Fall Asleep Faster with an Effective Bedtime Routine


Dr. Darria Long, MD MBA

Exhausted, yet can’t fall asleep? There’s an easy solution! Adjust your nighttime routine to fall asleep faster and wake feeling more rested.

When I was training to be an ER doctor, my sleep schedule was all over the map: working overnight and sleeping during the day, then flipping back to dayshifts later in the week. But despite how exhausted and sleep deprived I was, I’d lie in bed and struggle to fall asleep. 

Our brains aren’t like sports cars—they don’t have an automatic brake to stop. Instead, they just have an accelerator—only slowing down when you take your foot off the gas. So, to fall asleep faster, you must slow your brain down. 

The beauty of sleep science is that if you stop fighting nature and leverage your body’s inherent systems, you can sleep better and fall asleep faster. So, if you’re looking for natural solutions for better sleep, look no further than your body’s intrinsic cycles. 

How to Create a Sleep Routine That Works

In this portion of our How to Sleep Well series, you’ll learn how to incorporate a sleep routine into your day. Not only does it give your brain time to slow down, but the predictability also allows your body and brain to get into sleep mode before you snuggle under the blankets, making falling asleep even easier.

1) Set a Consistent Wakeup Time

Your body LOVES a consistent schedule. When your wakeup time is predictable, your body will actually stop melatonin release to coincide with your predictable wakeup time, making mornings easier. Choose a time to wake up every weekday—and stick to it.

For weekends, aim to wake up at least one day of the weekend within 30 to 60 minutes of your regular weekday time. If you want to sleep in, that’s ok—just know that the next morning (and that night) may be a little more difficult, so see how it goes and adjust accordingly.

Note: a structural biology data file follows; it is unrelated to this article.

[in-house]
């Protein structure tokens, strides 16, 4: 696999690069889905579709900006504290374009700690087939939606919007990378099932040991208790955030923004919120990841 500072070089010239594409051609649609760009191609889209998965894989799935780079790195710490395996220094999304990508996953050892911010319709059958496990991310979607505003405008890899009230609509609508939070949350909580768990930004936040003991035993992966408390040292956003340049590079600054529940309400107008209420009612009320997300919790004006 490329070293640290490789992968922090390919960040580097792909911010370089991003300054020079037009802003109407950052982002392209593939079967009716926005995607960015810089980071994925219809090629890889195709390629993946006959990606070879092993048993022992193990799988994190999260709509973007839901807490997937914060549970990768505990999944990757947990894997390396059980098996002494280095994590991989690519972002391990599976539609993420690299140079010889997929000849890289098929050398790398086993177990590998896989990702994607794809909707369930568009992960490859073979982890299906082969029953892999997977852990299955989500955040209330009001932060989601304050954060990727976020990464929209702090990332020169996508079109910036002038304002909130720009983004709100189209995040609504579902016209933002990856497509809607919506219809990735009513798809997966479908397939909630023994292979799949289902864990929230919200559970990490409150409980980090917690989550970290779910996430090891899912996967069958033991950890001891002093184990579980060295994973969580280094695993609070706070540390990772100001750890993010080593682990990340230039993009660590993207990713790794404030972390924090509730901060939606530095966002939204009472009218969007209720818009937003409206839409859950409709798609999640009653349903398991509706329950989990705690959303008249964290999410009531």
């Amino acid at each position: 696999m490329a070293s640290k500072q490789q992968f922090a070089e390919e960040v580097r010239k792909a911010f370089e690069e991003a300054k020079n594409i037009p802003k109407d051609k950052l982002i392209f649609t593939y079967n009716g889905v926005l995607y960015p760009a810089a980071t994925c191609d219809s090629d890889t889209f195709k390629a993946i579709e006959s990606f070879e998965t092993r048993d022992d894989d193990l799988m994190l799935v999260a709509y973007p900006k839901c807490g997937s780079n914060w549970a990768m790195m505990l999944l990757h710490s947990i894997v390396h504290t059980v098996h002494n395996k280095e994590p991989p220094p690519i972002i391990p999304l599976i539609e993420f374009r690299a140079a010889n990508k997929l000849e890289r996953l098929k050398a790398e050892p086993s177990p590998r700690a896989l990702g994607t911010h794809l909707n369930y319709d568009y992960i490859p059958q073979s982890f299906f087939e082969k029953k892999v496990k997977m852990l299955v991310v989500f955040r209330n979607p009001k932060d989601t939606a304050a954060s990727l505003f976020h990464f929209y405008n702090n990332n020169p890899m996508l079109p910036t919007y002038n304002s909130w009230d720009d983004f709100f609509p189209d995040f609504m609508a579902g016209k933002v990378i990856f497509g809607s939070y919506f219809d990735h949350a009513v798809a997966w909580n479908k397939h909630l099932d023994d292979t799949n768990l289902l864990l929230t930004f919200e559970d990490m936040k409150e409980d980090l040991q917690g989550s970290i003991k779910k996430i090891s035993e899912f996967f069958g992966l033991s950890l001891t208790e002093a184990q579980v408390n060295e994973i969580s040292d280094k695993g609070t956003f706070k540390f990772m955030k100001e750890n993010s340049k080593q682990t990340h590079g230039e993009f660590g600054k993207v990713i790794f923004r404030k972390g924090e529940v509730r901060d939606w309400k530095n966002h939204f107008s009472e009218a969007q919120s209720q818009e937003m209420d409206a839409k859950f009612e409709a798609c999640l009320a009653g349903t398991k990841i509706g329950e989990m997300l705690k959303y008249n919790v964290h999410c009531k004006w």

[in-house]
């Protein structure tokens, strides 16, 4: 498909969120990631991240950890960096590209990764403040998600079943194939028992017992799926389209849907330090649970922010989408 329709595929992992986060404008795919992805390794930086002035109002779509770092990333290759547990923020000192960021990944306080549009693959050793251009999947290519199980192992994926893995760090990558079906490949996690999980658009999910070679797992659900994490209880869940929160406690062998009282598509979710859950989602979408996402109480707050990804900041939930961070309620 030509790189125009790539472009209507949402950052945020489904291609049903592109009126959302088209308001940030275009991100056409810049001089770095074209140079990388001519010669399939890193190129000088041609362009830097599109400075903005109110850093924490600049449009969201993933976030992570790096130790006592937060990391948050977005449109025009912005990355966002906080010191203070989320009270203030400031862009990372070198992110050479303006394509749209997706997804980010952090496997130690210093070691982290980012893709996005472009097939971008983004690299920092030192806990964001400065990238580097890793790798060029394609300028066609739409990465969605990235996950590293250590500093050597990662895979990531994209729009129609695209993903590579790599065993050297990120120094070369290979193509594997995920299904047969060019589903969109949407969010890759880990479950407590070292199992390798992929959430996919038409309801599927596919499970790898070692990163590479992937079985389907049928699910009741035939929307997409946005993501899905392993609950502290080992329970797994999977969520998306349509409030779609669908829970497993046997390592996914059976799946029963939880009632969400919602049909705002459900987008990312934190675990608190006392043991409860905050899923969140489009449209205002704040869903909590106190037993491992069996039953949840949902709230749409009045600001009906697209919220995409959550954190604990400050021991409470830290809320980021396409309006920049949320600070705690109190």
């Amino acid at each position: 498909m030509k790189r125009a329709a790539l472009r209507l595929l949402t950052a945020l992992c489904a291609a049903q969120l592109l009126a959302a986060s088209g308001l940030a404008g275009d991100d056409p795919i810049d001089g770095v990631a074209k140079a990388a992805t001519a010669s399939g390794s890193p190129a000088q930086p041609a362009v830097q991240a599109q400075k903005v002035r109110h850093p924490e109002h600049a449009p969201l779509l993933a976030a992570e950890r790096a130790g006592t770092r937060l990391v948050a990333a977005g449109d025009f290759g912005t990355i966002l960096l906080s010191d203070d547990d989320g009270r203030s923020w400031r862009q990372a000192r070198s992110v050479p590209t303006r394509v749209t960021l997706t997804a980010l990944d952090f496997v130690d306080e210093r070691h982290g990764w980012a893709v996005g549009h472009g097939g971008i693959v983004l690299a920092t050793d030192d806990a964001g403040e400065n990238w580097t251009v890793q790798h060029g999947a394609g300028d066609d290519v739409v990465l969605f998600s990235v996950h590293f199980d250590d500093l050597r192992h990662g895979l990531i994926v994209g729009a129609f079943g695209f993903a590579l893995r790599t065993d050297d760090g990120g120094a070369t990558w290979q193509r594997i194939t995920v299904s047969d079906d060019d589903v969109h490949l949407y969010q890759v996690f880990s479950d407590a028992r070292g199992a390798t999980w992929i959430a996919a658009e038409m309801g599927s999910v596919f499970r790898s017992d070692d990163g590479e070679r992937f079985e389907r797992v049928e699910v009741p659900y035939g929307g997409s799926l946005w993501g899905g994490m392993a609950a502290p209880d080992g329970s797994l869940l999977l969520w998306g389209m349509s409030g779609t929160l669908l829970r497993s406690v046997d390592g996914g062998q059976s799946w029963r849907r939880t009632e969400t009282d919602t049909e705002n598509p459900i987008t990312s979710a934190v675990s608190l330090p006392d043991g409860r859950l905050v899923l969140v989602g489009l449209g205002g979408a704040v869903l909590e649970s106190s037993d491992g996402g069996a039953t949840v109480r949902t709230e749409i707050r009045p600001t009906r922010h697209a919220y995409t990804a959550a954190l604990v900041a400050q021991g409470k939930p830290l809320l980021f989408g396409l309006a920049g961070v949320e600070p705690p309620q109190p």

2) Set a Consistent Bedtime

Try to go to bed around the same time (give or take 30 to 45 minutes) every night. If you do this regularly, your body will start to proactively lower body temperature, release melatonin, and start cycles that make it easier to fall asleep.

3) Follow a Nighttime “Power Down” Routine

If you’re a parent, you likely created a bedtime routine for your child to set the tone for restful sleep—now it’s time to do the same for yourself. Follow this one-hour Power Down routine, breaking each activity into 20 minutes, to train yourself to fall asleep faster. Spend:

  • 20 minutes prepping for the next day. Gather lunches, backpacks, work items, etc. Prepare whatever you need, so that your morning is less rushed, and you don’t have any “I can’t forget to set that aside” mental reminders keeping you awake. 
  • 20 minutes for hygiene and pampering yourself. Wash your face, take out your contacts, take a shower if you like, and otherwise get yourself ready for bed.
  • 20 minutes for relaxation. Here’s your chance to do whatever you want. Read, do a meditation of mindfulness and breathing exercises, stretch, watch TV, write out your gratitude practice, or pray. This is YOUR time.

Over time, your brain will associate the beginning of your routine with falling asleep, making nodding off even easier…zzzzzzzzz

Wondering how to help kids and teens sleep better? The above tips work for ALL ages. If your children or teens are struggling with sleep, establish a sleep routine. I often find that just restoring or establishing these habits is enough to reset your body’s clock, helping you to sleep better.

Consistency is key. If you’re having significant trouble with sleep, then follow this sleep routine for an entire week—including weekends. You’ll notice an improvement in as little as five days, so think of it as a ten-day back-to-sleep bootcamp to give your body time to reset. After that, you can experiment with what works best for your sleep and lifestyle. 

Dr. Darria Long, MD MBA

Dr. Darria Long is the nation’s go-to doctor for distilling the best information to make our lives healthier, better, and easier. She is a Harvard and Yale-trained Emergency physician, international TV contributor and regular on CNN, Headline News, The Dr. Oz Show, NBC, and other outlets, national bestselling author of Mom Hacks, and TedX speaker of the now widely popular “An ER doctor on triaging your crazy busy life” - and mom of 2. She’s also the founder of the TrueveLab - your data-driven source of truth for all things health. 

Dr. Darria is a Clinical Assistant Professor at the University of Tennessee and received her training in emergency medicine at Yale School of Medicine and her MBA from Harvard Business School. Combining her life’s work as an Emergency Room Physician, patient with autoimmune arthritis, and mother, Dr. Darria distills complex information for her audiences to give people holistic, evidence-based, and manageable solutions for their health and wellness.